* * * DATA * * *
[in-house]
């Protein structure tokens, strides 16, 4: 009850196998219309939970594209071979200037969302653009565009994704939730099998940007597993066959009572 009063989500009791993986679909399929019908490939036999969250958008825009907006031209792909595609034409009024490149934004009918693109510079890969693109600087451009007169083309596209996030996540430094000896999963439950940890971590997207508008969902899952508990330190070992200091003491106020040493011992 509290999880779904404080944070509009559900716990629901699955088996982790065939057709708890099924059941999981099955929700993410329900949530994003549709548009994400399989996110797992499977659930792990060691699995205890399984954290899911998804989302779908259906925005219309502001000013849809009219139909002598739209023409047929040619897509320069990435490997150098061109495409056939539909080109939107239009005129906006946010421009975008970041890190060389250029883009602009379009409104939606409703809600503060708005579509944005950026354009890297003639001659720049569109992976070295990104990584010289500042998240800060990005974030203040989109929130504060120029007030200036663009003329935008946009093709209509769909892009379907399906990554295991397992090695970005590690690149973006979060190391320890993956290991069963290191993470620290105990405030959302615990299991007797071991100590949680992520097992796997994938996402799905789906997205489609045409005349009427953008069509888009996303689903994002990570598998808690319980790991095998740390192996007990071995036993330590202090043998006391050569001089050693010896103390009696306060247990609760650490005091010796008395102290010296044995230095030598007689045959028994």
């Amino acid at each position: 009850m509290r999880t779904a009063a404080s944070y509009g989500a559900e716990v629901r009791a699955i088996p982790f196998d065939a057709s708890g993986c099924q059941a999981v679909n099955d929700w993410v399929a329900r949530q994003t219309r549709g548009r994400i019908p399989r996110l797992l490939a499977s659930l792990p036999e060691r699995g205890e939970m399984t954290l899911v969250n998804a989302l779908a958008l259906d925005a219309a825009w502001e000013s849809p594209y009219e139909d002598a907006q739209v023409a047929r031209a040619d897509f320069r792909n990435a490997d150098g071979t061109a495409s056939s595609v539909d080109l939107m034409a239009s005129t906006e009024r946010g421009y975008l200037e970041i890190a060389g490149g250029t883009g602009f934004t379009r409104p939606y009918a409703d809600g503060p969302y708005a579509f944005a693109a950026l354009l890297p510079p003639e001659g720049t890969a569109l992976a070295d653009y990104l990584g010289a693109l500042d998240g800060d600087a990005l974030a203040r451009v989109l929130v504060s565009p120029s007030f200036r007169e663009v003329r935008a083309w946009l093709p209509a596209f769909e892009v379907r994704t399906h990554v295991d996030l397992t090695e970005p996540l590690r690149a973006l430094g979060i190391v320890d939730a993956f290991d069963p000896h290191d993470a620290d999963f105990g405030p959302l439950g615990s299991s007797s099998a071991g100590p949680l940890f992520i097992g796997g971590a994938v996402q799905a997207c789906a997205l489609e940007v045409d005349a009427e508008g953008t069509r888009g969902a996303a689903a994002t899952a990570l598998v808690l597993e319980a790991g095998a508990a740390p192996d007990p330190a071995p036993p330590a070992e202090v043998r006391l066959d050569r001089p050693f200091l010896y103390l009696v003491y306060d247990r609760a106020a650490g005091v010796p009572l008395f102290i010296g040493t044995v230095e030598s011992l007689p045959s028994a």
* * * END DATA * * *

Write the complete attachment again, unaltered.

[in-house]
């Protein structure tokens, strides 16, 4: 009850196998219309939970594209071979200037969302653009565009994704939730099998940007597993066959009572 009063989500009791993986679909399929019908490939036999969250958008825009907006031209792909595609034409009024490149934004009918693109510079890969693109600087451009007169083309596209996030996540430094000896999963439950940890971590997207508008969902899952508990330190070992200091003491106020040493011992 509290999880779904404080944070509009559900716990629901699955088996982790065939057709708890099924059941999981099955929700993410329900949530994003549709548009994400399989996110797992499977659930792990060691699995205890399984954290899911998804989302779908259906925005219309502001000013849809009219139909002598739209023409047929040619897509320069990435490997150098061109495409056939539909080109939107239009005129906006946010421009975008970041890190060389250029883009602009379009409104939606409703809600503060708005579509944005950026354009890297003639001659720049569109992976070295990104990584010289500042998240800060990005974030203040989109929130504060120029007030200036663009003329935008946009093709209509769909892009379907399906990554295991397992090695970005590690690149973006979060190391320890993956290991069963290191993470620290105990405030959302615990299991007797071991100590949680992520097992796997994938996402799905789906997205489609045409005349009427953008069509888009996303689903994002990570598998808690319980790991095998740390192996007990071995036993330590202090043998006391050569001089050693010896103390009696306060247990609760650490005091010796008395102290010296044995230095030598007689045959028994």
């Amino acid at each position: 009850m509290r999880t779904a009063a404080s944070y509009g989500a559900e716990v629901r009791a699955i088996p982790f196998d065939a057709s708890g993986c099924q059941a999981v679909n099955d929700w993410v399929a329900r949530q994003t219309r549709g548009r994400i019908p399989r996110l797992l490939a499977s659930l792990p036999e060691r699995g205890e939970m399984t954290l899911v969250n998804a989302l779908a958008l259906d925005a219309a825009w502001e000013s849809p594209y009219e139909d002598a907006q739209v023409a047929r031209a040619d897509f320069r792909n990435a490997d150098g071979t061109a495409s056939s595609v539909d080109l939107m034409a239009s005129t906006e009024r946010g421009y975008l200037e970041i890190a060389g490149g250029t883009g602009f934004t379009r409104p939606y009918a409703d809600g503060p969302y708005a579509f944005a693109a950026l354009l890297p510079p003639e001659g720049t890969a569109l992976a070295d653009y990104l990584g010289a693109l500042d998240g800060d600087a990005l974030a203040r451009v989109l929130v504060s565009p120029s007030f200036r007169e663009v003329r935008a083309w946009l093709p209509a596209f769909e892009v379907r994704t399906h990554v295991d996030l397992t090695e970005p996540l590690r690149a973006l430094g979060i190391v320890d939730a993956f290991d069963p000896h290191d993470a620290d999963f105990g405030p959302l439950g615990s299991s007797s099998a071991g100590p949680l940890f992520i097992g796997g971590a994938v996402q799905a997207c789906a997205l489609e940007v045409d005349a009427e508008g953008t069509r888009g969902a996303a689903a994002t899952a990570l598998v808690l597993e319980a790991g095998a508990a740390p192996d007990p330190a071995p036993p330590a070992e202090v043998r006391l066959d050569r001089p050693f200091l010896y103390l009696v003491y306060d247990r609760a106020a650490g005091v010796p009572l008395f102290i010296g040493t044995v230095e030598s011992l007689p045959s028994a």